Remarkable Creatures by Tracy Chevalier (♦♦♦♦)
In London, twenty-five year-old spinster Elizabeth Philpot-- along with her sisters Margaret and Louise and Bessie, a servant—is making arrangements to move away from the city due to the marriage of her brother John, whose wife may not want to share her new quarters with her sisters-in-laws. Upon a visit to Lyme Regis, the Philpot sisters decide to settle there.
Mary and Elizabeth meet months before the death of Richard Anning, who is a carpenter, when Elizabeth pays a visit to the Annings to order the making of cabinets to exhibit her growing collection of fish fossils. What begins as a shared passion for fossil hunting derives in a friendship that lasts for most of both women’s lives. During those years, Mary Anning becomes famous due to her discovery of entire fossils of two extinct species baptized as ichthyosaur and plesiosaur.
I really liked Remarkable Creatures by Tracy Chevalier. First and foremost it is a work of fiction, but it is so well developed that isn’t difficult for the reader to imagine the details that make up daily life for most characters in this book. It is deeply engrossing, utterly fascinating, a literary page turner (and I thought those didn’t exist!) Tracy Chevalier recounts what it takes to feed and maintain a friendship based on shared interests such as that of Mary Anning and Elizabeth Philpot, but she also explores the ease with which a friendship can be destroyed when jealousy and fame intrude.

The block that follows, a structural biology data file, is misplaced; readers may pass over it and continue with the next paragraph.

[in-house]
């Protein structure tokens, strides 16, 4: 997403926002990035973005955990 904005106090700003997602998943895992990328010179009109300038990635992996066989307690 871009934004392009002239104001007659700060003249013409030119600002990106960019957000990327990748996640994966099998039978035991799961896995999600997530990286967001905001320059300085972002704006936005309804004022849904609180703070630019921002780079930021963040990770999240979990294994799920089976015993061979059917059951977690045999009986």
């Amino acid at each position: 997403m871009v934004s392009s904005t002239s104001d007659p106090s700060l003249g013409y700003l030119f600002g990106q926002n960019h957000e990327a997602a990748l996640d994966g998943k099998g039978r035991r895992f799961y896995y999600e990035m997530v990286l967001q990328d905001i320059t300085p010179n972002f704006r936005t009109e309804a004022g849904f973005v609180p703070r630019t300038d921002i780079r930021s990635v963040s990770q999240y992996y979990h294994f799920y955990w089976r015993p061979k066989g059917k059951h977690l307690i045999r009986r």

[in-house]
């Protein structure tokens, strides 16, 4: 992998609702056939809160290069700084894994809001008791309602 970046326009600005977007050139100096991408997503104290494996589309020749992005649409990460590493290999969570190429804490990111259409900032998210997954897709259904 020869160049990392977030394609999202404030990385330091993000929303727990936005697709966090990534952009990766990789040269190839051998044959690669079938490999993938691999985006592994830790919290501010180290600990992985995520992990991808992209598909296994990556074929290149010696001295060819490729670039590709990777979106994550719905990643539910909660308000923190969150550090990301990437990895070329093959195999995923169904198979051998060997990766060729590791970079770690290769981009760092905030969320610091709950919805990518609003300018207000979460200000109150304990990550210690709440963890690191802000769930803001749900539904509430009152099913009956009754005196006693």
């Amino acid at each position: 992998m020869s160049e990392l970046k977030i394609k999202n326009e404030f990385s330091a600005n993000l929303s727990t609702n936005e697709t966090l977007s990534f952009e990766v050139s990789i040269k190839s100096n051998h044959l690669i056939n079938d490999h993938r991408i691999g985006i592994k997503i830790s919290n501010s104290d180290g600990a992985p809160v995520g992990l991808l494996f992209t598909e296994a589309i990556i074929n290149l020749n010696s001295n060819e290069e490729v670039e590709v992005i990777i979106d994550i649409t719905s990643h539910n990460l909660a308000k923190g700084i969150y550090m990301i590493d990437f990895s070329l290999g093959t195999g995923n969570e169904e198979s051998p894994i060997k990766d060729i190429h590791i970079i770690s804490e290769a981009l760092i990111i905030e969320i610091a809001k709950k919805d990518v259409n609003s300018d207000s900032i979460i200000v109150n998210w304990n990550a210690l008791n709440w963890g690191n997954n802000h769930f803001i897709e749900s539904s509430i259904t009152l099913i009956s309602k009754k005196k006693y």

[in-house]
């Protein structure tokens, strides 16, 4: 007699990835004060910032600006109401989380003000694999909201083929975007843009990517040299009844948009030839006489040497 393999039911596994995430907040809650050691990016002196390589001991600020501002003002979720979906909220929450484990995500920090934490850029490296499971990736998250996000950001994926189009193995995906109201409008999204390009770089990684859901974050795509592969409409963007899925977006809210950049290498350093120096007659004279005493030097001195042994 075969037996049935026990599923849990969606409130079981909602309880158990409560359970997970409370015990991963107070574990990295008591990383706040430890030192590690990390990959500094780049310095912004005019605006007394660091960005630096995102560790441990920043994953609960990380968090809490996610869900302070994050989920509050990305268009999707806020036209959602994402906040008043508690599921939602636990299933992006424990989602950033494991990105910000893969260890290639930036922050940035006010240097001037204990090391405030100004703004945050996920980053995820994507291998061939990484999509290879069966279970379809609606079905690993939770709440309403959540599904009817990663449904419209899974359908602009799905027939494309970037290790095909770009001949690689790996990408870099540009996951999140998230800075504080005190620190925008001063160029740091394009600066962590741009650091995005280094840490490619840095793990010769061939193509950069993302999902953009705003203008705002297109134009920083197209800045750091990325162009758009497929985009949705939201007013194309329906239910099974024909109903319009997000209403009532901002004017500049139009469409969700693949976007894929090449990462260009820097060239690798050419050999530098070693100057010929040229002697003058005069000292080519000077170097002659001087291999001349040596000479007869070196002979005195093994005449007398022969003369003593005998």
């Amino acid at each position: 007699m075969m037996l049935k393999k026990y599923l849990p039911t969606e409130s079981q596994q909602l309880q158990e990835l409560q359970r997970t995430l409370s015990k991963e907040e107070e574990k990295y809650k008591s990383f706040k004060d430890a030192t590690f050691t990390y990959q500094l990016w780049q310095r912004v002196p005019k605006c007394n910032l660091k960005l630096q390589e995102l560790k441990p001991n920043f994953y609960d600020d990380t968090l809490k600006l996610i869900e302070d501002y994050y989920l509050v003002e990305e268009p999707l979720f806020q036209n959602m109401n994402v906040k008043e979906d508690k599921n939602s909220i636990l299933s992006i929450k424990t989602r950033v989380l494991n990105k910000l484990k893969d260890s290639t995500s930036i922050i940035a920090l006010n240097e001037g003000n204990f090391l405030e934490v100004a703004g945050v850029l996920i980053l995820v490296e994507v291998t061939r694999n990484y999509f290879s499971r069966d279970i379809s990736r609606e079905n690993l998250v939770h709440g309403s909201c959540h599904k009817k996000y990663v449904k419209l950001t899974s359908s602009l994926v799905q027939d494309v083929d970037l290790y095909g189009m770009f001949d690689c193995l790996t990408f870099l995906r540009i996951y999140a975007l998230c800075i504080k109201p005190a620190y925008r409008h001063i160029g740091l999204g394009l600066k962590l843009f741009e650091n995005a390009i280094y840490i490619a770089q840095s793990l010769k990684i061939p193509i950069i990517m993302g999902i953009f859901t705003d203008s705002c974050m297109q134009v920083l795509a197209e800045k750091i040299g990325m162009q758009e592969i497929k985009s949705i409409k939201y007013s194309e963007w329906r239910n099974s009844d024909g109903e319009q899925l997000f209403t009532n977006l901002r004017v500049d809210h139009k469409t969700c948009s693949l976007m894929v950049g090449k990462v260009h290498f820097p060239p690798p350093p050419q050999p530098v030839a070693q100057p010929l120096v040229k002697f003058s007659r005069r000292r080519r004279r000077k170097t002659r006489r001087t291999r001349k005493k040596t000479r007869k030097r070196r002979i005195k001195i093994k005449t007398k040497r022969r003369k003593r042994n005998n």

Remarkable Creatures is also a study on a time past when women had no rights, had to be accompanied by a man when they ran errands in a big city like London, and the conventionalisms of society about an unmarried young woman being seen accompanied by a man without chaperones present. Remarkable Creatures also explores the barriers that women who made scientific contributions faced in those times, since their name was rarely associated with the discovery they made.